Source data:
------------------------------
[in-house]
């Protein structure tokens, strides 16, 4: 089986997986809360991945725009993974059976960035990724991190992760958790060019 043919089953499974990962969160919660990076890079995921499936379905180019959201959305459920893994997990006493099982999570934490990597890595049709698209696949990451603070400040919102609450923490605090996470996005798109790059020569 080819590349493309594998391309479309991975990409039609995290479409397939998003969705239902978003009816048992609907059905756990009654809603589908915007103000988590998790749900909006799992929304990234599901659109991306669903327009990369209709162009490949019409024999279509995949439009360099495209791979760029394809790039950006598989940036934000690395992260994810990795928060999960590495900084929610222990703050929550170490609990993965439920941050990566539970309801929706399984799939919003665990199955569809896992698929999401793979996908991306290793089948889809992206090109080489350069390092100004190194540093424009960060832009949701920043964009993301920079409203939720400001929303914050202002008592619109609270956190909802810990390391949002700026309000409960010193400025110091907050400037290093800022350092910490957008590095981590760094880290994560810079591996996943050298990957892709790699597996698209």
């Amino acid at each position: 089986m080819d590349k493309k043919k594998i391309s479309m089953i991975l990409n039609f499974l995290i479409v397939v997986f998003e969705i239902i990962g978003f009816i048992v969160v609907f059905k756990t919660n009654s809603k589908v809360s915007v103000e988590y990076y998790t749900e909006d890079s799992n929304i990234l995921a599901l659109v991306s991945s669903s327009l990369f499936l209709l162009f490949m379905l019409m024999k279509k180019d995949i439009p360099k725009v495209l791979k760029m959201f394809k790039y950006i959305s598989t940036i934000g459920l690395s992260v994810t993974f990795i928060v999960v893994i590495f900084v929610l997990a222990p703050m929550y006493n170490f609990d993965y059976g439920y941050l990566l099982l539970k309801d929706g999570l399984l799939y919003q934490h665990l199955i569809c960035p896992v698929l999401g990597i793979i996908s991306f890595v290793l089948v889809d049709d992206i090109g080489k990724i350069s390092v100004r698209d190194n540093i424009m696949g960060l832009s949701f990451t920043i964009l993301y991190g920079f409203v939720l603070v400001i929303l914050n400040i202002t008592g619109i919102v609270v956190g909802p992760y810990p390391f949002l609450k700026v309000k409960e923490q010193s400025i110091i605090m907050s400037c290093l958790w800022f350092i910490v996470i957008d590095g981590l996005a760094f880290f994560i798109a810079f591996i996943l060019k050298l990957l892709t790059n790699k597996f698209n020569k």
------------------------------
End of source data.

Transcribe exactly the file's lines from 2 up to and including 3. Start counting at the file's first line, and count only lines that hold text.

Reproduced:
């Protein structure tokens, strides 16, 4: 089986997986809360991945725009993974059976960035990724991190992760958790060019 043919089953499974990962969160919660990076890079995921499936379905180019959201959305459920893994997990006493099982999570934490990597890595049709698209696949990451603070400040919102609450923490605090996470996005798109790059020569 080819590349493309594998391309479309991975990409039609995290479409397939998003969705239902978003009816048992609907059905756990009654809603589908915007103000988590998790749900909006799992929304990234599901659109991306669903327009990369209709162009490949019409024999279509995949439009360099495209791979760029394809790039950006598989940036934000690395992260994810990795928060999960590495900084929610222990703050929550170490609990993965439920941050990566539970309801929706399984799939919003665990199955569809896992698929999401793979996908991306290793089948889809992206090109080489350069390092100004190194540093424009960060832009949701920043964009993301920079409203939720400001929303914050202002008592619109609270956190909802810990390391949002700026309000409960010193400025110091907050400037290093800022350092910490957008590095981590760094880290994560810079591996996943050298990957892709790699597996698209």
């Amino acid at each position: 089986m080819d590349k493309k043919k594998i391309s479309m089953i991975l990409n039609f499974l995290i479409v397939v997986f998003e969705i239902i990962g978003f009816i048992v969160v609907f059905k756990t919660n009654s809603k589908v809360s915007v103000e988590y990076y998790t749900e909006d890079s799992n929304i990234l995921a599901l659109v991306s991945s669903s327009l990369f499936l209709l162009f490949m379905l019409m024999k279509k180019d995949i439009p360099k725009v495209l791979k760029m959201f394809k790039y950006i959305s598989t940036i934000g459920l690395s992260v994810t993974f990795i928060v999960v893994i590495f900084v929610l997990a222990p703050m929550y006493n170490f609990d993965y059976g439920y941050l990566l099982l539970k309801d929706g999570l399984l799939y919003q934490h665990l199955i569809c960035p896992v698929l999401g990597i793979i996908s991306f890595v290793l089948v889809d049709d992206i090109g080489k990724i350069s390092v100004r698209d190194n540093i424009m696949g960060l832009s949701f990451t920043i964009l993301y991190g920079f409203v939720l603070v400001i929303l914050n400040i202002t008592g619109i919102v609270v956190g909802p992760y810990p390391f949002l609450k700026v309000k409960e923490q010193s400025i110091i605090m907050s400037c290093l958790w800022f350092i910490v996470i957008d590095g981590l996005a760094f880290f994560i798109a810079f591996i996943l060019k050298l990957l892709t790059n790699k597996f698209n020569k």